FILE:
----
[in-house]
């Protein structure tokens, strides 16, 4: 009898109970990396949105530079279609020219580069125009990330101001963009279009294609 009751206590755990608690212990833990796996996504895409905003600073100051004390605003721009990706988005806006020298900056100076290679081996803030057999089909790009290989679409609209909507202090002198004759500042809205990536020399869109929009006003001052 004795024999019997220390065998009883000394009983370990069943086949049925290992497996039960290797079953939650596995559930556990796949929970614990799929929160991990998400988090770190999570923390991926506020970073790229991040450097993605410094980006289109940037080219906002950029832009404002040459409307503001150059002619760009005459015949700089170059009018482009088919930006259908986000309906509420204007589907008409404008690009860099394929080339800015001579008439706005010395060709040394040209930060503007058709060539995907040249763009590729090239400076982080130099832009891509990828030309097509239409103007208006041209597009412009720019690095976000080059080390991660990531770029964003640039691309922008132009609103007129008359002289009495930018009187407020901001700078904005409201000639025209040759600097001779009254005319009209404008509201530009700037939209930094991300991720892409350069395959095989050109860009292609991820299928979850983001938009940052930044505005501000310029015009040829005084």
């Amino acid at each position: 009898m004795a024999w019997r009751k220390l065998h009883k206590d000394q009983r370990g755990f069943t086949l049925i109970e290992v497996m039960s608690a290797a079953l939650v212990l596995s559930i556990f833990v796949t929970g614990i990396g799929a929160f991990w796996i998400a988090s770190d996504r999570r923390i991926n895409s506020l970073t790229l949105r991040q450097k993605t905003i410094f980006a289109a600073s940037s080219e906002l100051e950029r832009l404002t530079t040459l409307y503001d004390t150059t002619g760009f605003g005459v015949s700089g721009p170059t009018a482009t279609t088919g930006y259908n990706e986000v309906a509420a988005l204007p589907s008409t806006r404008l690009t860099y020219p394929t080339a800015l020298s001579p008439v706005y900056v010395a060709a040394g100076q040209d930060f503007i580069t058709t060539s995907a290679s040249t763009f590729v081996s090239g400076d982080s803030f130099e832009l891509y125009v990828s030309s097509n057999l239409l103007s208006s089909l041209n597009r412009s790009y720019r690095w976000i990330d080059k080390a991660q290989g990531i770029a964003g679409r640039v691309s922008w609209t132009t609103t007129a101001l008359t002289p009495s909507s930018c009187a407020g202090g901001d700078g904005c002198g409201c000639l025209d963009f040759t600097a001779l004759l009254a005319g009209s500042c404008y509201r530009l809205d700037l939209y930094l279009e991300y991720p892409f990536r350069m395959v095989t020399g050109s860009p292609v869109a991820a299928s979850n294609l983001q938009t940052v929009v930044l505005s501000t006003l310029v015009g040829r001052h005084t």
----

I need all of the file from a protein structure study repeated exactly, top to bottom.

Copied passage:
[in-house]
């Protein structure tokens, strides 16, 4: 009898109970990396949105530079279609020219580069125009990330101001963009279009294609 009751206590755990608690212990833990796996996504895409905003600073100051004390605003721009990706988005806006020298900056100076290679081996803030057999089909790009290989679409609209909507202090002198004759500042809205990536020399869109929009006003001052 004795024999019997220390065998009883000394009983370990069943086949049925290992497996039960290797079953939650596995559930556990796949929970614990799929929160991990998400988090770190999570923390991926506020970073790229991040450097993605410094980006289109940037080219906002950029832009404002040459409307503001150059002619760009005459015949700089170059009018482009088919930006259908986000309906509420204007589907008409404008690009860099394929080339800015001579008439706005010395060709040394040209930060503007058709060539995907040249763009590729090239400076982080130099832009891509990828030309097509239409103007208006041209597009412009720019690095976000080059080390991660990531770029964003640039691309922008132009609103007129008359002289009495930018009187407020901001700078904005409201000639025209040759600097001779009254005319009209404008509201530009700037939209930094991300991720892409350069395959095989050109860009292609991820299928979850983001938009940052930044505005501000310029015009040829005084």
């Amino acid at each position: 009898m004795a024999w019997r009751k220390l065998h009883k206590d000394q009983r370990g755990f069943t086949l049925i109970e290992v497996m039960s608690a290797a079953l939650v212990l596995s559930i556990f833990v796949t929970g614990i990396g799929a929160f991990w796996i998400a988090s770190d996504r999570r923390i991926n895409s506020l970073t790229l949105r991040q450097k993605t905003i410094f980006a289109a600073s940037s080219e906002l100051e950029r832009l404002t530079t040459l409307y503001d004390t150059t002619g760009f605003g005459v015949s700089g721009p170059t009018a482009t279609t088919g930006y259908n990706e986000v309906a509420a988005l204007p589907s008409t806006r404008l690009t860099y020219p394929t080339a800015l020298s001579p008439v706005y900056v010395a060709a040394g100076q040209d930060f503007i580069t058709t060539s995907a290679s040249t763009f590729v081996s090239g400076d982080s803030f130099e832009l891509y125009v990828s030309s097509n057999l239409l103007s208006s089909l041209n597009r412009s790009y720019r690095w976000i990330d080059k080390a991660q290989g990531i770029a964003g679409r640039v691309s922008w609209t132009t609103t007129a101001l008359t002289p009495s909507s930018c009187a407020g202090g901001d700078g904005c002198g409201c000639l025209d963009f040759t600097a001779l004759l009254a005319g009209s500042c404008y509201r530009l809205d700037l939209y930094l279009e991300y991720p892409f990536r350069m395959v095989t020399g050109s860009p292609v869109a991820a299928s979850n294609l983001q938009t940052v929009v930044l505005s501000t006003l310029v015009g040829r001052h005084t």